The Real Estate Confusion

Ulli Uncategorized Contact

Lately, a frequently asked question in my advisor practice has been related to real estate.

Last week, the government reported that new homes sales fell 17% last year — the worst decline in 16 years.

However, sector real estate funds/ETfs gained on the day. In fact, the leader of the sector listings in my newsletter, based on a 4wk sorting, was real estate, as you can see from the following table:

The reason for that apparent discrepancy is that most readers look at all real estate as being the same, which is not the case. When you hear reports about a real estate recession or a downturn, so far this has been strictly related to residential property.

All sector real estate mutual funds/ETFs invest in REIT’s, which in turn are exposed to commercial and industrial properties and not residential ones. With the economy humming along just fine, based on the performance of the stock market, commercial real estate has rallied sharply due to higher demand and other factors.

Will this go on forever? Of course not. That’s why, for all of our positions, we have trailing stop loss points set up to protect ourselves from the downside whenever this market reverses its trend.

This may not be in the near future, but you have to be ready to act whenever the facts change.

No Load Fund/ETF Tracker updated through 1/25/2007

Ulli Uncategorized Contact

The latest No Load Fund/ETF Tracker has been posted at:

The tug-of-war between bulls and bears continued this week. Our Trend Tracking Index (TTI) for domestic funds remains +4.06% above its long-term trend line (red) as the chart below shows:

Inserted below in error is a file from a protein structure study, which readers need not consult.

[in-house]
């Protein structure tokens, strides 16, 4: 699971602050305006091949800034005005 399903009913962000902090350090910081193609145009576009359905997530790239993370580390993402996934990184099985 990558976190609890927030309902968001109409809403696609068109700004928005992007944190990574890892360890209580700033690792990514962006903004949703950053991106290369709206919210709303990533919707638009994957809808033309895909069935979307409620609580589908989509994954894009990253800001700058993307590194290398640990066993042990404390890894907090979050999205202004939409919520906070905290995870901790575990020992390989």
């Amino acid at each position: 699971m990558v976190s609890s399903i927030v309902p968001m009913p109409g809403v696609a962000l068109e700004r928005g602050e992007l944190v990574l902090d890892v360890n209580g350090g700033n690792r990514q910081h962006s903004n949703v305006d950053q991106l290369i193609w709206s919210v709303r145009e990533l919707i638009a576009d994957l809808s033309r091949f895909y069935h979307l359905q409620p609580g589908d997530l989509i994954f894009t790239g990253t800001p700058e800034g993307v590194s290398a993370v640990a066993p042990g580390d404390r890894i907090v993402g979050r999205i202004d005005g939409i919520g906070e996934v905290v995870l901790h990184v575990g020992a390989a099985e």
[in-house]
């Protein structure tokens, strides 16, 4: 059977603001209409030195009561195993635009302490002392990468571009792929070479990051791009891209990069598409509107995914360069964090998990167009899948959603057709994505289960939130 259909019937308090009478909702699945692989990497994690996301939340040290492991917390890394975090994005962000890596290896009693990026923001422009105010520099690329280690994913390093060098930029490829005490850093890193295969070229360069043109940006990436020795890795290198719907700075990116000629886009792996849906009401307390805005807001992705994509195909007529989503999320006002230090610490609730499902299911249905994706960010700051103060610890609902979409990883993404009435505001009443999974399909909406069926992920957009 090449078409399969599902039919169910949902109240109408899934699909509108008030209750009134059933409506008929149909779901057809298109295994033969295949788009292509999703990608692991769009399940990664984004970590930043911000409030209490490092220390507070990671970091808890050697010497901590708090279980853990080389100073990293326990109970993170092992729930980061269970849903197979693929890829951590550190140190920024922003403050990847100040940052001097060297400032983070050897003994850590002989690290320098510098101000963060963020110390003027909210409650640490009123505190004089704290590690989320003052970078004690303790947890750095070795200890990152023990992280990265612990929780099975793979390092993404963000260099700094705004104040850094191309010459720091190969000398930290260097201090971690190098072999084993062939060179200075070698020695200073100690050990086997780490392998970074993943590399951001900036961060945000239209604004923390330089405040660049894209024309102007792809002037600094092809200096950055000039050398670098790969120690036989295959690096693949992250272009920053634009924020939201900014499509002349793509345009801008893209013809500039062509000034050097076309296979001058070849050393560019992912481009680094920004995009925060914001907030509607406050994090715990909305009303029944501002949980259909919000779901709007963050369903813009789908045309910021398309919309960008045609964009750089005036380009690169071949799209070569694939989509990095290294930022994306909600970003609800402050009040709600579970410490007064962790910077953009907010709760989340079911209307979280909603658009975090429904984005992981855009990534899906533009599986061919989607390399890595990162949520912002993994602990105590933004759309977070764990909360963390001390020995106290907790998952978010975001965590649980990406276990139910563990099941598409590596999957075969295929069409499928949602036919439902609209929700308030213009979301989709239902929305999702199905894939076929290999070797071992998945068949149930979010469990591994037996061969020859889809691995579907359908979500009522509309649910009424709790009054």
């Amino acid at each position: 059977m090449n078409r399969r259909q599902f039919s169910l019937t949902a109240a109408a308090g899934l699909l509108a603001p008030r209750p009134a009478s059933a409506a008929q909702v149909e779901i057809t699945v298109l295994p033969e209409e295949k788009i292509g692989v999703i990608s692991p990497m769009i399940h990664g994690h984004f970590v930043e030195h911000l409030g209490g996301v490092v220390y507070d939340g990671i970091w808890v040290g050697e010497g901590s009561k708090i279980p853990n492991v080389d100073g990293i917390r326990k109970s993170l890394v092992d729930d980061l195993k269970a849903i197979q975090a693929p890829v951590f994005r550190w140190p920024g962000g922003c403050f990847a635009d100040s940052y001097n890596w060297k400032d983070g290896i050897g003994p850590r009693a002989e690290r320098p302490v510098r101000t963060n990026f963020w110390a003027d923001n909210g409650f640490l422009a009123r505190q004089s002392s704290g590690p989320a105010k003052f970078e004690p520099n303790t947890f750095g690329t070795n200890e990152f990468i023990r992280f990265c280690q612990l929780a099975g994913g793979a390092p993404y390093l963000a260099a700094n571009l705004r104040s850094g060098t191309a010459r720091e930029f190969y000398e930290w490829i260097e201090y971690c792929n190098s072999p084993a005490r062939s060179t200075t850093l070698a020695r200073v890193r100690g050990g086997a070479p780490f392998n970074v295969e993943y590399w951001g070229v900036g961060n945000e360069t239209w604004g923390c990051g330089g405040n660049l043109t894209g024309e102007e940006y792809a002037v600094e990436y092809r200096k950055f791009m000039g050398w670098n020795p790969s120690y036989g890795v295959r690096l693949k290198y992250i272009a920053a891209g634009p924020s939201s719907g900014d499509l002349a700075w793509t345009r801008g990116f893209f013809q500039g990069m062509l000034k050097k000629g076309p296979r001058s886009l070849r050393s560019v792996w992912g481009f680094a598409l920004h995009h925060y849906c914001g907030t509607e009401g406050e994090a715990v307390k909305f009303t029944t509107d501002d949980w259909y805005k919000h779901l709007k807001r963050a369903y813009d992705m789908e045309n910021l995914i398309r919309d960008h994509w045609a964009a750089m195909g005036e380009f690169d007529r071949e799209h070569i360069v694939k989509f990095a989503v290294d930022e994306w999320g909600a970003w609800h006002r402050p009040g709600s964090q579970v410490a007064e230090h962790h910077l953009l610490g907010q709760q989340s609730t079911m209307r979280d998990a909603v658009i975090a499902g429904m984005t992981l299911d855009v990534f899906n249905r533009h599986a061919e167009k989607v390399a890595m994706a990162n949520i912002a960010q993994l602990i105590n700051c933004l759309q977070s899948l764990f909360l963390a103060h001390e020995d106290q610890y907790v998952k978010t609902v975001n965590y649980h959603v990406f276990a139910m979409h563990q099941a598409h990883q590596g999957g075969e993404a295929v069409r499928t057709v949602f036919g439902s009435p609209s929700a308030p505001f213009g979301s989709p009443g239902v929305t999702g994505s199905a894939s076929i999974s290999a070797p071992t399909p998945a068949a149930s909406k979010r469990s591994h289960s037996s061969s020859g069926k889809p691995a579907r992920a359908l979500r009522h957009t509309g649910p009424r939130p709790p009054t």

The international index still remains stronger and currently sits +8.30% above its own trend line, as you can see below:

For more details, please see the above link.

The Ignorance Game: Index Funds vs. Mutual Funds

Ulli Uncategorized Contact

The year 2006 has barely come to an end and the battle goes on. Which one has been the better investment? Index funds or actively managed mutual funds?

Standard and Poor’s reported that the S + P 500 index outperformed 69% of actively managed large-cap mutual funds in 2006. Additionally, the S + P SmallCap 600 outperformed almost 64% of actively managed small-cap mutual funds.

The story goes on to say that over the past five years, the S + P 500 index has beaten 71% of managed large-cap funds. The S + P SmallCap 600 has beaten 78% of managed small-cap funds in the same period.

I have no problem with these numbers, since in my advisor practice we use index funds/ETFs as well whenever they make sense in any given economic environment.

However, there is an ignorant part of that story that totally neglects to point out that markets don’t always go up. What will happen during a bear market?

A casual or inexperienced reader of the above figures could easily interpret them as an argument that index funds are the investment for all seasons. This is not the case. When a bear market strikes, such as the during the period of late 2000 to early 2003, index funds, as well as actively managed mutual funds, will go down sharply.

Some of them were pushed to such low levels that it took a Buy + Hold investor over 5 years just to get back to a break even point. What difference does it make that an index fund may be a better investment when you can lose just as much with it when the bear rears its ugly head?

If a bear market has the potential to devastate an investor’s portfolio, shouldn’t the primary emphasis of investing be to try to avoid that scenario, rather then some chest pounding over a couple of percentage points?

That’s my view, what’s yours?

No Load Fund/ETF Tracker updated through 1/19/2007

Ulli Uncategorized Contact

My latest No Load Fund/ETF Tracker has been posted at:

Despite sloppy sideways action in the market the upward bias remains. Our Trend Tracking Index (TTI) for domestic funds remains +4.91% above its long-term trend line (red) as the chart below shows:

The international index still remains stronger and currently sits +9.24% above its own trend line, as you can see below:

For more details, please see the above link.

When (NOT) to Buy ETFs